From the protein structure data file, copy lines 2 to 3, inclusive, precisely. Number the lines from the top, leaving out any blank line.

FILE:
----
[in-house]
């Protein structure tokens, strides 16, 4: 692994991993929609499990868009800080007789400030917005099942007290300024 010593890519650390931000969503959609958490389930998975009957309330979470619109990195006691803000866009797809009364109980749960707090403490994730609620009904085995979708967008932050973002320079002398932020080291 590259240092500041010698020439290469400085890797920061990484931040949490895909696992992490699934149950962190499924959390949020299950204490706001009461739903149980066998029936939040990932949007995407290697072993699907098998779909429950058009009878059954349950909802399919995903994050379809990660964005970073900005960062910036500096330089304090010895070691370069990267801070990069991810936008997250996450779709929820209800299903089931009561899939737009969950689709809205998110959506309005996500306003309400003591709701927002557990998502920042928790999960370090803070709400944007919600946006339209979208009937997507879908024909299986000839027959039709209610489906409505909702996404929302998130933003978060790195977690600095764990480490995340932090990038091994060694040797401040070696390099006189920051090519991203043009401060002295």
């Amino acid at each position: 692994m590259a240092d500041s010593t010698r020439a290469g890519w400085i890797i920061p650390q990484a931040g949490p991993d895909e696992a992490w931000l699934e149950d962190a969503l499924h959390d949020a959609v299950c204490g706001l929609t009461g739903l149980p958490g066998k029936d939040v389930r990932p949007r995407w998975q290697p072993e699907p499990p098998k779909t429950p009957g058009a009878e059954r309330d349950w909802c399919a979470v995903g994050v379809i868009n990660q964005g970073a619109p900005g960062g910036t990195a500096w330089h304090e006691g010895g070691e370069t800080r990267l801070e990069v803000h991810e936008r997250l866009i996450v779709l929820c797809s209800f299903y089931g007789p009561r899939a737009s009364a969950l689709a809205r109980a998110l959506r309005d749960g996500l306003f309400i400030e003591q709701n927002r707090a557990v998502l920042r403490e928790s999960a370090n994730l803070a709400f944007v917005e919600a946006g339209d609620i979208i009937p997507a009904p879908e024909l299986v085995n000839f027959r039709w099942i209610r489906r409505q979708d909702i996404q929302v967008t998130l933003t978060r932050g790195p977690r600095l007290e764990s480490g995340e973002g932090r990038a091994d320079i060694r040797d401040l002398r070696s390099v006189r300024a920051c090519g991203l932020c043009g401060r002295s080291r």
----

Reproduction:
């Protein structure tokens, strides 16, 4: 692994991993929609499990868009800080007789400030917005099942007290300024 010593890519650390931000969503959609958490389930998975009957309330979470619109990195006691803000866009797809009364109980749960707090403490994730609620009904085995979708967008932050973002320079002398932020080291 590259240092500041010698020439290469400085890797920061990484931040949490895909696992992490699934149950962190499924959390949020299950204490706001009461739903149980066998029936939040990932949007995407290697072993699907098998779909429950058009009878059954349950909802399919995903994050379809990660964005970073900005960062910036500096330089304090010895070691370069990267801070990069991810936008997250996450779709929820209800299903089931009561899939737009969950689709809205998110959506309005996500306003309400003591709701927002557990998502920042928790999960370090803070709400944007919600946006339209979208009937997507879908024909299986000839027959039709209610489906409505909702996404929302998130933003978060790195977690600095764990480490995340932090990038091994060694040797401040070696390099006189920051090519991203043009401060002295």
């Amino acid at each position: 692994m590259a240092d500041s010593t010698r020439a290469g890519w400085i890797i920061p650390q990484a931040g949490p991993d895909e696992a992490w931000l699934e149950d962190a969503l499924h959390d949020a959609v299950c204490g706001l929609t009461g739903l149980p958490g066998k029936d939040v389930r990932p949007r995407w998975q290697p072993e699907p499990p098998k779909t429950p009957g058009a009878e059954r309330d349950w909802c399919a979470v995903g994050v379809i868009n990660q964005g970073a619109p900005g960062g910036t990195a500096w330089h304090e006691g010895g070691e370069t800080r990267l801070e990069v803000h991810e936008r997250l866009i996450v779709l929820c797809s209800f299903y089931g007789p009561r899939a737009s009364a969950l689709a809205r109980a998110l959506r309005d749960g996500l306003f309400i400030e003591q709701n927002r707090a557990v998502l920042r403490e928790s999960a370090n994730l803070a709400f944007v917005e919600a946006g339209d609620i979208i009937p997507a009904p879908e024909l299986v085995n000839f027959r039709w099942i209610r489906r409505q979708d909702i996404q929302v967008t998130l933003t978060r932050g790195p977690r600095l007290e764990s480490g995340e973002g932090r990038a091994d320079i060694r040797d401040l002398r070696s390099v006189r300024a920051c090519g991203l932020c043009g401060r002295s080291r």